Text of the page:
"Detective Comics" #49 contains the second part of "The Bronze Age" by Peter J. Tomasi, Fernando Pasarin and Matt Ryan, and so far it's shaping up to be the creative team's best work on the title to date. With a mixture of detective work and thrills, there's just the right balance in this comic to keep readers interested.
The basic concept of "The Bronze Age" is simultaneously attention-grabbing and a little boggling: a serial killer is not only murdering people based on statues of famous people across Gotham, but also removing a bone from each of them. That's in no small part why Tomasi's plot works; there's enough going on here for readers (and Jim Gordon) to comprehend, but just enough of a question mark left hovering above it that it keeps us from getting bored. Tomasi doesn't reveal all of the killer's plans or make it too easy to figure out, and we're in for the ride alongside Gordon.
At the same time, Gordon, Bullock and company are doing some real detective work against the thrills of violent confrontations with the killer, and that's been fun to read. Batman-as-detective is an element that is always welcome in "Detective Comics" (for obvious reasons!) and Tomasi does a good job showing the process, from needing to eliminate potential leads to the problem where you literally have to monitor hundreds of places across a city simultaneously. Add in a little character work involving Jim's fear over the killer targeting Barbara, and you end up with a solid, enjoyable script.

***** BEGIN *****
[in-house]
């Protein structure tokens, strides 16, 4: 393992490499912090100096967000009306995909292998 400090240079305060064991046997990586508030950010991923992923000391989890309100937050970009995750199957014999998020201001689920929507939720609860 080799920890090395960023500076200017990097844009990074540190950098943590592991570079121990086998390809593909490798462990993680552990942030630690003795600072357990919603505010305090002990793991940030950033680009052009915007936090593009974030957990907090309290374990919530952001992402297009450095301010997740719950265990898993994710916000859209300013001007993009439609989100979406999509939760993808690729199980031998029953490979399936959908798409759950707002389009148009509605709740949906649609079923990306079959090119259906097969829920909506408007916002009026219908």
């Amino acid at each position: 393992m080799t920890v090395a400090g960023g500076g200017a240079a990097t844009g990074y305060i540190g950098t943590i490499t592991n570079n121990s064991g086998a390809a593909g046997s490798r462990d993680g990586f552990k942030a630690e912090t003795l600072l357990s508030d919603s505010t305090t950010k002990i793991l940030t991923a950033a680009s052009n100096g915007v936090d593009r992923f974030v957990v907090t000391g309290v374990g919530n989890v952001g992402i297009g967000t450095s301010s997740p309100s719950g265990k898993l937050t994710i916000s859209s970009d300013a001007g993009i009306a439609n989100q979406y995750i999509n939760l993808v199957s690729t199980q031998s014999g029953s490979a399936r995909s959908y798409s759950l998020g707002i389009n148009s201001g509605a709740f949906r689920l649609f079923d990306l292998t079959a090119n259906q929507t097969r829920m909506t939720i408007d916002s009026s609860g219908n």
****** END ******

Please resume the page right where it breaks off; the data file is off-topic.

Pasarin and Ryan's art is similarly solid. Certain moments -- like the victim in the spacesuit tangled up on the spire -- are eye-catching, not just because of the iconography but in how they execute it. I love the way that the body hangs with its dead weight from the cords, or how there are extraneous lines tangled up in the entire process. Similarly, you can see the people in the nearby apartment building watching it all unfold, which is a nice touch for something that few will take the time to notice. The action sequence involving the burning of Jeanne d'Arc is especially gripping, with the way the fire roars up around her, which provides so much texture and fine detail that it reminds me a lot of artists like Ethan Van Sciver. Chris Sotomayor's colors are spot on here, too, with reds that look almost painful to see as she's surrounded.
There's a lot to like here, and I feel like Tomasi, Pasarin and Ryan have settled into "Detective Comics" well. If this creative team continues to tell stories about Jim Gordon after Bruce Wayne picks the mantle back up, that's something I could definitely get behind.